Meet the minister
Earlier this month Mark Prisk was handed the housing brief in a cabinet reshuffle. So who is the media shy minister and what are his views on the sector? Keeping his his hard hat firmly on, he gives Nick Duxbury just five minutes to find out
I am in bed with new housing minister Mark Prisk - and I have five minutes to make the most of it.
To be clear, we are sitting on a bed in a show room of a new Berkeley Homes development in Croydon, south London. The room is furnished along a strict colour theme of several (not quite 50) shades of grey; a gun metal grey blanket on the bed, a granite-grey giant head board resting against a lighter tarmac-grey wall. It is hard to imagine Mr Prisk’s more colourful predecessor Grant Shapps agreeing to an interview in these monochrome surroundings.
The intimacy of our meeting might be accidental - ITV are setting up in the next room so we have been bundled into the smaller bedroom - but the setting is calculated. Mr Prisk has been touring the 750-home Saffron Square development because it is one of the first to partake in the government’s newbuy mortgage indemnity scheme. More than this, it also hints that the government’s proposed relaxation of planning rules will get more homes built. ‘Croydon Council sat down with the developer and said “if we really want this to happen we are going to have to be more flexible”,’ Mr Prisk explains proudly.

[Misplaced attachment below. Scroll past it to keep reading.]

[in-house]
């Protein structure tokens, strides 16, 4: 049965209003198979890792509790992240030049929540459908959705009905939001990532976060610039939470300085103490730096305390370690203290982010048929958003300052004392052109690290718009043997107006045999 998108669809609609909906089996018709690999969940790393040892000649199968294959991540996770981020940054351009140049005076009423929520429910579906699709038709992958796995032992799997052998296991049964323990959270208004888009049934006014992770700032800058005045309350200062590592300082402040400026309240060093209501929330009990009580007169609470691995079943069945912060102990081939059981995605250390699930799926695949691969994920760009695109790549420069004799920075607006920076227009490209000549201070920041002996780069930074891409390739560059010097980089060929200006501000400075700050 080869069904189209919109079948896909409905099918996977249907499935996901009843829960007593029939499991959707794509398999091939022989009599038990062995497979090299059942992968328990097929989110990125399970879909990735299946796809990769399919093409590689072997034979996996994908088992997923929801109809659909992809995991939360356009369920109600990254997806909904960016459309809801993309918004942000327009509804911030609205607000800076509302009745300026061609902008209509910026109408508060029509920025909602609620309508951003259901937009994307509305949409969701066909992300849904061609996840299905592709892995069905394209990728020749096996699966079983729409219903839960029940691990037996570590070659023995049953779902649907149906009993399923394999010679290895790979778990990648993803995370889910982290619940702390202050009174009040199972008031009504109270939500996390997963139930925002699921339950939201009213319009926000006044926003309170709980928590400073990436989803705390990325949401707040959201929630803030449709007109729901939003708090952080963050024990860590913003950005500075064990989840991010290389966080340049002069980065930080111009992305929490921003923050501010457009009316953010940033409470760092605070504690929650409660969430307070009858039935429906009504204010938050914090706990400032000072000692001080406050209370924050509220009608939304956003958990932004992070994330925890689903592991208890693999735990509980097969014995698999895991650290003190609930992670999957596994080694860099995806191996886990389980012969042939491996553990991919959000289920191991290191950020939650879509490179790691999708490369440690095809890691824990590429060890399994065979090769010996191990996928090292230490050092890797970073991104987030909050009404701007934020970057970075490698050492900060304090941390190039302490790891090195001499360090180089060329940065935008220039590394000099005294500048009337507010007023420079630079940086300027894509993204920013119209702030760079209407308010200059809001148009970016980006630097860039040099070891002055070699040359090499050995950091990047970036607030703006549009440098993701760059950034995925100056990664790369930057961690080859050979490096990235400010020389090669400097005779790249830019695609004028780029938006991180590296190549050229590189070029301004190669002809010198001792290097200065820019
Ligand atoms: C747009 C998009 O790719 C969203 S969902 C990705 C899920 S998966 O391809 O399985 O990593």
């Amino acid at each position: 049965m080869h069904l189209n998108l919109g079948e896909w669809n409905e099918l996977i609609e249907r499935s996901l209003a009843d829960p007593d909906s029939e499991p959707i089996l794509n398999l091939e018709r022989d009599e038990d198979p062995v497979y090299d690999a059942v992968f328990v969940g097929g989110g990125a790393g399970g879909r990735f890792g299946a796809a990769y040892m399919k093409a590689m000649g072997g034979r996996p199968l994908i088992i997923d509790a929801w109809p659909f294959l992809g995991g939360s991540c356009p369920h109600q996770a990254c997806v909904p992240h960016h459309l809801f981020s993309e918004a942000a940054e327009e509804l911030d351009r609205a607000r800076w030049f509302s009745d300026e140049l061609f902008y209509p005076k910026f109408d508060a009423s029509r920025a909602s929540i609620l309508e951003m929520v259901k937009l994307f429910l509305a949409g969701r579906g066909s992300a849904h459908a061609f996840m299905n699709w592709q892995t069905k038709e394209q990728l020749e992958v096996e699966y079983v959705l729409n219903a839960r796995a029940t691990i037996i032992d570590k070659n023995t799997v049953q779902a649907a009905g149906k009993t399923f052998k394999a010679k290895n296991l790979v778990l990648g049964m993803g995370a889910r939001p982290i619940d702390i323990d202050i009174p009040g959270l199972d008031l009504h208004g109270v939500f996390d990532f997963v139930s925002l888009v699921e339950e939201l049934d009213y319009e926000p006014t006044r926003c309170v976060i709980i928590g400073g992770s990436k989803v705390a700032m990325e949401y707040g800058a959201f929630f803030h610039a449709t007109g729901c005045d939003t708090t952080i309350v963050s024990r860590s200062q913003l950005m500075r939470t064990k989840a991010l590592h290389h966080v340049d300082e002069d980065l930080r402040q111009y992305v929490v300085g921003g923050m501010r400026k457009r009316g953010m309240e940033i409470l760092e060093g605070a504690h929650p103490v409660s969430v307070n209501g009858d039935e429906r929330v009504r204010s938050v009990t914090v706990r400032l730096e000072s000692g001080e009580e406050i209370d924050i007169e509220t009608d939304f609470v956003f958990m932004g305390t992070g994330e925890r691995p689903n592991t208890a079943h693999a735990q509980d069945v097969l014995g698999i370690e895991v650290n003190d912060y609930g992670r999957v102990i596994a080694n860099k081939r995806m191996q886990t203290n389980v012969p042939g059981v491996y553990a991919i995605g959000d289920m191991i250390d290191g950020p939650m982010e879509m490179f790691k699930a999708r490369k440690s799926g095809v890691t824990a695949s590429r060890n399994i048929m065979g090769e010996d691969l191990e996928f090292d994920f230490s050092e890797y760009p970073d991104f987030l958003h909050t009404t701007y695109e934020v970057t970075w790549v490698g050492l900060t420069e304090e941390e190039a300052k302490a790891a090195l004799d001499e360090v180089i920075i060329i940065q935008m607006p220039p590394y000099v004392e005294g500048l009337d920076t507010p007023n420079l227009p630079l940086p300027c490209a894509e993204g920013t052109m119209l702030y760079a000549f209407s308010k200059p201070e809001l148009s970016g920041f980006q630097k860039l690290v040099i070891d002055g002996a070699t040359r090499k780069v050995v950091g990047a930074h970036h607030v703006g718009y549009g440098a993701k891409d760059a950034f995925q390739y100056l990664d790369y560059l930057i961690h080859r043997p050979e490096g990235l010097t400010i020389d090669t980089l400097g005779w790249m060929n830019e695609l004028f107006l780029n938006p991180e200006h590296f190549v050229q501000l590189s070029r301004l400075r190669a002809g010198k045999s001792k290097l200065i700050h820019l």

In short, the venue is a message: that he is about delivery of homes rather than rhetoric. Given house building in England has all but collapsed - it fell 11 per cent in the first quarter of 2012 to 24,140 starts - the sector needs a man who is eager to get down to business.
Where Mr Shapps courted media attention, 50-year-old Mr Prisk seems keen to avoid it. He is not a disciple of Twitter, and declined to take questions at the National Housing Federation conference last week. Today he is bedding down with every housing-related magazine in one afternoon, allocating them five minutes each.
His bedside manner is certainly business-like. Having cast aside his high-visibility jacket and hard hat, the former surveyor-turned Tory minister appears every bit the well-heeled free-market pragmatist. He does not refer to social housing once - instead only speaking about the ‘affordable sector’. Despite our intimate setting, his answers are polite and measured, but somewhat evasive.
Asked where he stands on the future of grant funding for developing landlords his answer, or lack thereof, may be a cause for concern.